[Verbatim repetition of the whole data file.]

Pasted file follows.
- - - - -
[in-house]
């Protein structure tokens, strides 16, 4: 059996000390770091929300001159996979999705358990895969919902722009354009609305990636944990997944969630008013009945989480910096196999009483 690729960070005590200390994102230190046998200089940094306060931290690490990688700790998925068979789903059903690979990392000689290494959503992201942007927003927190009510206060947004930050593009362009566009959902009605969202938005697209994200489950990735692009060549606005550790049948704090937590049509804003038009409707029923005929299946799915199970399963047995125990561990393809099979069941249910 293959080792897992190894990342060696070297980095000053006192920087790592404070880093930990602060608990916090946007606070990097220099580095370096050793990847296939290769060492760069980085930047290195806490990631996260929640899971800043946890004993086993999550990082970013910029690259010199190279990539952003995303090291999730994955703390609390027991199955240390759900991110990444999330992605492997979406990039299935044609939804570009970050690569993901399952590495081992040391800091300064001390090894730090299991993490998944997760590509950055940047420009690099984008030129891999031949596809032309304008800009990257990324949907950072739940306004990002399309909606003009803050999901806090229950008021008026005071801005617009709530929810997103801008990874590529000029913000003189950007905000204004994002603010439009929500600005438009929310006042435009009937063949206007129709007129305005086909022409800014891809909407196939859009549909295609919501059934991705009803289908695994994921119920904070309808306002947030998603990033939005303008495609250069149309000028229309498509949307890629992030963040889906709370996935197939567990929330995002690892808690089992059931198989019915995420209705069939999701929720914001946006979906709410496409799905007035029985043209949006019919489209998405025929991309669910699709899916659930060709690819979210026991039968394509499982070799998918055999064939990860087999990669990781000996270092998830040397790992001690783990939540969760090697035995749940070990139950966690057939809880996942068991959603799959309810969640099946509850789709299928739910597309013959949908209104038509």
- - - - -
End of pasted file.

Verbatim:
[in-house]
């Protein structure tokens, strides 16, 4: 059996000390770091929300001159996979999705358990895969919902722009354009609305990636944990997944969630008013009945989480910096196999009483 690729960070005590200390994102230190046998200089940094306060931290690490990688700790998925068979789903059903690979990392000689290494959503992201942007927003927190009510206060947004930050593009362009566009959902009605969202938005697209994200489950990735692009060549606005550790049948704090937590049509804003038009409707029923005929299946799915199970399963047995125990561990393809099979069941249910 293959080792897992190894990342060696070297980095000053006192920087790592404070880093930990602060608990916090946007606070990097220099580095370096050793990847296939290769060492760069980085930047290195806490990631996260929640899971800043946890004993086993999550990082970013910029690259010199190279990539952003995303090291999730994955703390609390027991199955240390759900991110990444999330992605492997979406990039299935044609939804570009970050690569993901399952590495081992040391800091300064001390090894730090299991993490998944997760590509950055940047420009690099984008030129891999031949596809032309304008800009990257990324949907950072739940306004990002399309909606003009803050999901806090229950008021008026005071801005617009709530929810997103801008990874590529000029913000003189950007905000204004994002603010439009929500600005438009929310006042435009009937063949206007129709007129305005086909022409800014891809909407196939859009549909295609919501059934991705009803289908695994994921119920904070309808306002947030998603990033939005303008495609250069149309000028229309498509949307890629992030963040889906709370996935197939567990929330995002690892808690089992059931198989019915995420209705069939999701929720914001946006979906709410496409799905007035029985043209949006019919489209998405025929991309669910699709899916659930060709690819979210026991039968394509499982070799998918055999064939990860087999990669990781000996270092998830040397790992001690783990939540969760090697035995749940070990139950966690057939809880996942068991959603799959309810969640099946509850789709299928739910597309013959949908209104038509």